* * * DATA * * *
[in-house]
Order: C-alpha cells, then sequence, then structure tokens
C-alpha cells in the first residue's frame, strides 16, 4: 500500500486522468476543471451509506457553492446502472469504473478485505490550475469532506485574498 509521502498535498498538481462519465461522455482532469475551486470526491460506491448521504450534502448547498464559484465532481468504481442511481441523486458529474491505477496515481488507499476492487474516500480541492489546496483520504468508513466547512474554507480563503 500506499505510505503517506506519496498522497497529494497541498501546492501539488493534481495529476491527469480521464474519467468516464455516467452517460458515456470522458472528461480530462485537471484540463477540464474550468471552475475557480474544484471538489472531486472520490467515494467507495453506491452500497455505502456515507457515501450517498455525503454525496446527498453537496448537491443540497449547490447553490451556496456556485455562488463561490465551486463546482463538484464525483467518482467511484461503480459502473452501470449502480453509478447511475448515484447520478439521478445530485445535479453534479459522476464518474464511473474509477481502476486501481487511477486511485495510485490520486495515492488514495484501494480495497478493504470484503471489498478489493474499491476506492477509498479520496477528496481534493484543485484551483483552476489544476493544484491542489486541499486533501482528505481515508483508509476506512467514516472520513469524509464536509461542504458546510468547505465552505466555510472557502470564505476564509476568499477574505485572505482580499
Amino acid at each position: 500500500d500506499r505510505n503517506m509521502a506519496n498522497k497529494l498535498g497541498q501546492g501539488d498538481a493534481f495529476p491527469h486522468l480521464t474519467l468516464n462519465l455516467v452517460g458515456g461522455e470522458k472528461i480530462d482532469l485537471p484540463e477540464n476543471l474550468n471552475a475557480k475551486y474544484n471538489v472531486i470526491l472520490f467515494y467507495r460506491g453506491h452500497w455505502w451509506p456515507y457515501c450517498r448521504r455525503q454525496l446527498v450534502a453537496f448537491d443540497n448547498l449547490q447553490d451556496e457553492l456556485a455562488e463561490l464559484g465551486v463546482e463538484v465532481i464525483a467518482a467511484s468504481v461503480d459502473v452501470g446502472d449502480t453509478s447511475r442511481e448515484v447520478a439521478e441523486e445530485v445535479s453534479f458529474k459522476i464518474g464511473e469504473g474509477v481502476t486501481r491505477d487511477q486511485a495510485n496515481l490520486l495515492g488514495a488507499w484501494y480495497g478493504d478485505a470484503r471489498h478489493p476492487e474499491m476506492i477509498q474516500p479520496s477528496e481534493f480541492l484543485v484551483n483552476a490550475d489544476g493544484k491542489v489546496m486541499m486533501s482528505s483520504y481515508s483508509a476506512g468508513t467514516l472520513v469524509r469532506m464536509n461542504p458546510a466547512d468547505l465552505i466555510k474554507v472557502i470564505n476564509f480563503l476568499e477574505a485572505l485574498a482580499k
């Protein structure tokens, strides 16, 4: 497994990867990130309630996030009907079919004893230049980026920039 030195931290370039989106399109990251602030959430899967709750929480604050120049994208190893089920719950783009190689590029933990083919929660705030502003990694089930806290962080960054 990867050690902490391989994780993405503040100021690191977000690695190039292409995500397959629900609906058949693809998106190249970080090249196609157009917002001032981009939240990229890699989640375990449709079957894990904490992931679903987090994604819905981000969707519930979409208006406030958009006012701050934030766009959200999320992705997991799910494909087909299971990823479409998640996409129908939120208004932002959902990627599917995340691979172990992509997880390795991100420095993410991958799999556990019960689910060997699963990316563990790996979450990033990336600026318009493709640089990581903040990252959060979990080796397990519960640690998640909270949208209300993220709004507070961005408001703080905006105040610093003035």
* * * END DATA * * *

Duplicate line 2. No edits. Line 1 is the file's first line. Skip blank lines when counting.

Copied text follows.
Order: C-alpha cells, then sequence, then structure tokens